The idea that she spent years working on the newspaper with no recognition is an overreach. (p.135)

I was also very interested in the chapter which explored the university curriculum because it offers insight into Australia’s cultural history.  Judith was a student during the development of modernism and the emergence of nationalism in Australian literature, and Arnott’s thorough research shows that her time at Sydney University gave her access to what were then élite ideas about what Australian literature could be.

The chapter which analyses early anonymous poems and those with pseudonyms is an indication of how exhaustive Arnott’s research was.  Arnott’s analysis shows that some of Judith’s writing in this period mocked those less well-off or less sophisticated than she was.  There are possible reasons for this: not wanting to appear too earnest, or wanting to fit in, or even intended as sarcasm or parody.  A teenage poem, ‘A Call to Arms’ was described by Veronica Brady as ‘for once’ succumbing to imperial feeling, but the identification of an anonymous ‘Poem 2’ shows that ‘A Call to Arms’ was not the sole poem on this theme.  Rather, it extends the notion of public duty and self-sacrifice in war service to include settler hardships.  It’s obvious why Judith might not have wanted to revisit these early written pieces when she was older and lionised for her left-wing attitudes.  The point is that the image most of us have of Judith Wright and her politics is not the whole story.

This a more scholarly version of Wright’s life than Fiona Capp’s My Blood’s Country I’ve read, and there’s a lot to take in, but it’s an intriguing adjunct to what I’ve read before. For me, it raises once again the thorny issues surrounding whether it’s ever actually possible to condense a life within the pages of a book, and how much of an autobiography can ever really be ‘true’.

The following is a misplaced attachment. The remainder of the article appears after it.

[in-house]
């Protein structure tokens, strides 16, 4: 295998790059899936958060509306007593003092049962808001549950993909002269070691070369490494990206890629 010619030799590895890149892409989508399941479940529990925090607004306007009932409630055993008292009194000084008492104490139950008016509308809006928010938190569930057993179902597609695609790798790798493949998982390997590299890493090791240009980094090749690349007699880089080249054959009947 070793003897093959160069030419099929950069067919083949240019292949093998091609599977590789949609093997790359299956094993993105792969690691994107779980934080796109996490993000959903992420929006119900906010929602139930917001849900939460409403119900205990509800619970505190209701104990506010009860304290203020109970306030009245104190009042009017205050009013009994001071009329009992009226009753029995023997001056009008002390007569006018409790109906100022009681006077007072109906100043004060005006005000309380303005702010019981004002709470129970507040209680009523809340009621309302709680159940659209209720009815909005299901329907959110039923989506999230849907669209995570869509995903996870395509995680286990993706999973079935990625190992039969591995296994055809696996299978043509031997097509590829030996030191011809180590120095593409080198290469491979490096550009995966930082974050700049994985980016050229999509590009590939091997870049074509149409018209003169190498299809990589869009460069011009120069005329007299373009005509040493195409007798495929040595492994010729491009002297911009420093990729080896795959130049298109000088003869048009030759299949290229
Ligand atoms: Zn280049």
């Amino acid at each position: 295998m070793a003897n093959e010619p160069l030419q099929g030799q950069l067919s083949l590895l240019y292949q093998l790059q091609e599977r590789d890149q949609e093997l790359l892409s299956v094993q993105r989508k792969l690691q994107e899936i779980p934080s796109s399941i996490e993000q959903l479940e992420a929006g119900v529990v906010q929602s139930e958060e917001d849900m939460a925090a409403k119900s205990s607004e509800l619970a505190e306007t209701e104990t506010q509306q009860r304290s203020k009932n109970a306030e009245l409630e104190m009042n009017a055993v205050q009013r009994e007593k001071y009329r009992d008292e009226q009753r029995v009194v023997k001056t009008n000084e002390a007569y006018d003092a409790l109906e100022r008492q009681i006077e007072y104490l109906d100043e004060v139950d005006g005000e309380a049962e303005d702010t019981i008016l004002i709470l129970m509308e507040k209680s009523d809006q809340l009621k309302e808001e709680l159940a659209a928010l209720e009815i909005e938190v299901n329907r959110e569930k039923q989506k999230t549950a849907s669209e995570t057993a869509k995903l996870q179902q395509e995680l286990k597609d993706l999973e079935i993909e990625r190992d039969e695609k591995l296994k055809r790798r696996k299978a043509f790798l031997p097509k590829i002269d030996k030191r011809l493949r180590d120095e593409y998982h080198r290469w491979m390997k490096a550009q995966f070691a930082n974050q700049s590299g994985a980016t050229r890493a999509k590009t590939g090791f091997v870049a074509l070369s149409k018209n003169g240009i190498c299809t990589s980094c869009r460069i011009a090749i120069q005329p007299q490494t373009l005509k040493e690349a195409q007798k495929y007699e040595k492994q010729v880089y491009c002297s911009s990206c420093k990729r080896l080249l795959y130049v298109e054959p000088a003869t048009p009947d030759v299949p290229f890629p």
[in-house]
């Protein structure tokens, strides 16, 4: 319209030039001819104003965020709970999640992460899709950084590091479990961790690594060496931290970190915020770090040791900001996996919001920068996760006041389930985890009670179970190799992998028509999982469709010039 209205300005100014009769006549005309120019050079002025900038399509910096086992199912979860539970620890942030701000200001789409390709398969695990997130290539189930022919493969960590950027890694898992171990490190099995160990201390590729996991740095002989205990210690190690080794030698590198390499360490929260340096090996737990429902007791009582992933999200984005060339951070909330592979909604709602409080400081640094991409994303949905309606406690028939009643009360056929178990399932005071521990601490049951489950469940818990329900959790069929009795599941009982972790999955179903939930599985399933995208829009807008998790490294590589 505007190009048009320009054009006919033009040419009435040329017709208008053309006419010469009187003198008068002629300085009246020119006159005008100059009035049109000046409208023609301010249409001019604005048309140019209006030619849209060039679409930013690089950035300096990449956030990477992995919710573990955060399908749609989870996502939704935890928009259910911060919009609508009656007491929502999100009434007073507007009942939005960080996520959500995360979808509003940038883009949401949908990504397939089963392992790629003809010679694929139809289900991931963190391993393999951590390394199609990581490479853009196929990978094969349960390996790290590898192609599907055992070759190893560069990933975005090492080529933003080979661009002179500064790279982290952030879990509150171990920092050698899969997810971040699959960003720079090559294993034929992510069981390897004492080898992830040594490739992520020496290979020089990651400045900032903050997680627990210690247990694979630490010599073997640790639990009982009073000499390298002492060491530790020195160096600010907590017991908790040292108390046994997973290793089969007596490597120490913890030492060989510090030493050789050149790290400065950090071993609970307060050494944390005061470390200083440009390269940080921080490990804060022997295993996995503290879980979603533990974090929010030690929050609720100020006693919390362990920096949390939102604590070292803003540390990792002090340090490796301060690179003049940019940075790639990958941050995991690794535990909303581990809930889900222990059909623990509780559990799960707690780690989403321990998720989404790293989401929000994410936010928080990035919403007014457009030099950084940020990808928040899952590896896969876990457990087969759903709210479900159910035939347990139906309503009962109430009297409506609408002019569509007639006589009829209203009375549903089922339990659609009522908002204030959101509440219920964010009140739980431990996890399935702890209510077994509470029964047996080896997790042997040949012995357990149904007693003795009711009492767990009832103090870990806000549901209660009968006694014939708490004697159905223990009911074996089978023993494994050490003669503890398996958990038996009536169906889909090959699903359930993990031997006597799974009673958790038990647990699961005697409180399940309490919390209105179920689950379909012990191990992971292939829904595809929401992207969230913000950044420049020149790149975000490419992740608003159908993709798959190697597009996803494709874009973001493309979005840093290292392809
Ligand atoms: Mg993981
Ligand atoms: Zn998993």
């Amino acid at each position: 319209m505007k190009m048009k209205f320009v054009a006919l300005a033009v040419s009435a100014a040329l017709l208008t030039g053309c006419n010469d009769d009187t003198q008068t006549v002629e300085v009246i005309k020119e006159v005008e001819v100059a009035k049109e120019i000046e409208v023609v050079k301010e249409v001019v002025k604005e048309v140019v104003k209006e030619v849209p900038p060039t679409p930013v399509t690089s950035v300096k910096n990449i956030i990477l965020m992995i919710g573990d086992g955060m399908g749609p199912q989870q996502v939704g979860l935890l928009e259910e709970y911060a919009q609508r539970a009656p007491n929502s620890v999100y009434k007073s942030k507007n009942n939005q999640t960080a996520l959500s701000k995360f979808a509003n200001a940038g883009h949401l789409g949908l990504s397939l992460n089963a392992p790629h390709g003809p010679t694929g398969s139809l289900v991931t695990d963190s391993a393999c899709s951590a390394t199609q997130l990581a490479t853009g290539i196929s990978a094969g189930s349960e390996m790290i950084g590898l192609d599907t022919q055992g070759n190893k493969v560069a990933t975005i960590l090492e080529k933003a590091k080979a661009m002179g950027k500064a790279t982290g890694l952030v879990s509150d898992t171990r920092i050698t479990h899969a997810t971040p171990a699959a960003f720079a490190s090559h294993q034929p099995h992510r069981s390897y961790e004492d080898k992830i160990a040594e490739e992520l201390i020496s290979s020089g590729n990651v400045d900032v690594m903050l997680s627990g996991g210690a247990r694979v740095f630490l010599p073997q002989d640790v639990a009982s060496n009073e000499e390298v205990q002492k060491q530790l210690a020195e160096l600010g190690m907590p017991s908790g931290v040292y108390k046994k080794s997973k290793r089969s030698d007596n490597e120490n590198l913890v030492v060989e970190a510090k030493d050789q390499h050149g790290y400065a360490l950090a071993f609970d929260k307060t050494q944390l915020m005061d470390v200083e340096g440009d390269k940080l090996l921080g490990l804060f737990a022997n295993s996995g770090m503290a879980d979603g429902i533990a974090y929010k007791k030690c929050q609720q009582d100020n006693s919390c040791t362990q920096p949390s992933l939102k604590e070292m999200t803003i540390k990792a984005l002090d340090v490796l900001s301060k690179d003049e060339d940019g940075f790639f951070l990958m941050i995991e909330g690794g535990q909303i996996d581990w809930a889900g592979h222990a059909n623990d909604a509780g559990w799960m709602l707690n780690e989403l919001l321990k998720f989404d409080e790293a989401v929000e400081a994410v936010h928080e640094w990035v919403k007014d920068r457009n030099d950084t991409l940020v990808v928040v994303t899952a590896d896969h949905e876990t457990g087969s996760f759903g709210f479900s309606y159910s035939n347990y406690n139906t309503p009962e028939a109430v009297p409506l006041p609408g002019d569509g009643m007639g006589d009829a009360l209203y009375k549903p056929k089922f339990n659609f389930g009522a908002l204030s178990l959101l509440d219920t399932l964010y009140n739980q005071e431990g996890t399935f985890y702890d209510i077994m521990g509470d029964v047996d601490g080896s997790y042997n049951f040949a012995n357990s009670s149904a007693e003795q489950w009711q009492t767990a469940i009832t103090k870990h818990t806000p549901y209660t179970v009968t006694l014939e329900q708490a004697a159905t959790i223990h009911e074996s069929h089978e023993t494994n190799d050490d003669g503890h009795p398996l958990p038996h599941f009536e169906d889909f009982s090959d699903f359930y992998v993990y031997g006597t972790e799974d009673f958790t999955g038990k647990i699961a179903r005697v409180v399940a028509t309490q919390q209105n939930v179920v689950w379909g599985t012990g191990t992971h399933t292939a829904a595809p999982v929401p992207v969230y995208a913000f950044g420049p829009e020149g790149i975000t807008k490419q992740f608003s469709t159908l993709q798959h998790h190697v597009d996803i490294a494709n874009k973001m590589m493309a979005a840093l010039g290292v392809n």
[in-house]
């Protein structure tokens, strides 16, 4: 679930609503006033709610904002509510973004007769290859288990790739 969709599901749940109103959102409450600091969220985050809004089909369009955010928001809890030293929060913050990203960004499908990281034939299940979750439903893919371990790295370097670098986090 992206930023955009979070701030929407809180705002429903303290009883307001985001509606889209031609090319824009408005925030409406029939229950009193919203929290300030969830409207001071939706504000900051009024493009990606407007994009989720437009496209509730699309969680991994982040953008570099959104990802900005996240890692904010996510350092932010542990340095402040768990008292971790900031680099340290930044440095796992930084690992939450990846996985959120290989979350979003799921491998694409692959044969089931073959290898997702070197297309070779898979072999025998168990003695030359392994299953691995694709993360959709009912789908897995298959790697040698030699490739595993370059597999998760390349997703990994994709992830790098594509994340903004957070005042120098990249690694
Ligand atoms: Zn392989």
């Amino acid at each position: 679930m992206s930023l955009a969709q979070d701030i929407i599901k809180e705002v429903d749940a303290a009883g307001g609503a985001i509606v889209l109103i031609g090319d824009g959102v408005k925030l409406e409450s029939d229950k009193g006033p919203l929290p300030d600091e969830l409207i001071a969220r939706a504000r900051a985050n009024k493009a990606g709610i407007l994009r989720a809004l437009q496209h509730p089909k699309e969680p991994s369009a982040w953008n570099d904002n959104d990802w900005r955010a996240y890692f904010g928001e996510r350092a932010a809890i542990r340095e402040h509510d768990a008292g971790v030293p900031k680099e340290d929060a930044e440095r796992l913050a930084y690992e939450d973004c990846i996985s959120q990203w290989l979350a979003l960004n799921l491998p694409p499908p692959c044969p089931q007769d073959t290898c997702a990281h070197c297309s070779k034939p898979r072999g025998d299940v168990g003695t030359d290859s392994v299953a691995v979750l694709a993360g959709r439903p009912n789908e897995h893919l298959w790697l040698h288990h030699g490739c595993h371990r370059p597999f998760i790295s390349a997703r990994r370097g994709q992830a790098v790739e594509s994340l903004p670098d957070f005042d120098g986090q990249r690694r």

[1] To be fair to Veronica Brady, in an undated article at the NLA, she acknowledged that

Truth in biography – and even more in autobiography on which I rely a good deal – is not synonymous with mere fact.

If the 2019 VCE literature text list is any guide, students don’t read Wright’s poetry these days, but you can read some of her poems here.

For another review see John Kinsella at the SMH.

Author: Georgina Arnott
Title: The Unknown Judith Wright
Publisher: UWAP (University of Western Australia Press), 2016, 293 pages
ISBN: 9781742588216
Source: Personal library, purchased at the 2017 Williamstown Literary Festival, $30

Available from Fishpond: The Unknown Judith Wright


  1. I have a copy of Judith Wright’s ‘Collected Poems’ on the bookshelf behind me. I first read her poetry at high school, and like to dip into it again from time to time. Of course I will have to read this book. Of course ;-) Thank you for another wonderful review.

    Liked by 1 person

    • Thanks:)
      I was worried it was too long, but I couldn’t see how to do it in any other way…


      • I think the length is necessary for explanation. Can we ever get a complete picture of such a complex, layered person as Judith Wright?


        • Or anyone, really!
          I mean, we all consciously edit our lives, and we forget things, and remember them differently to other people who were there at the same time…

          Liked by 1 person

  2. Australians unwillingness to subject the squattocracy to class analysis has long been a problem. So thank you for your interesting review of what is obviously a thoughtful biography. I have Generations of Men near the top of the pile at home and this gives me a context in which to read it.

    Liked by 1 person

    • I have a copy of TGOM too, but I’ve never read it. In a way, I wish I’d read it before this, because I know I’ll read it differently now…


  3. Thanks for that extensive review. I have read Veronica Brady’s biography and this latest will be an interesting contrast. I have always enjoyed Judith’s poetry but mindful of her privileged position. I believe I started TGOM but never completed it. And yes a class analysis is well overdue. They seem to be the untouchables.


    • Thanks, Fay:)
      I’ll have a hunt around at Honest history to see if they’ve reviewed any histories of the squattocracy…


  4. […] The Unknown Judith Wright, by Georgina Arnott […]


  5. […] The Unknown Judith Wright, by Georgina Arnott […]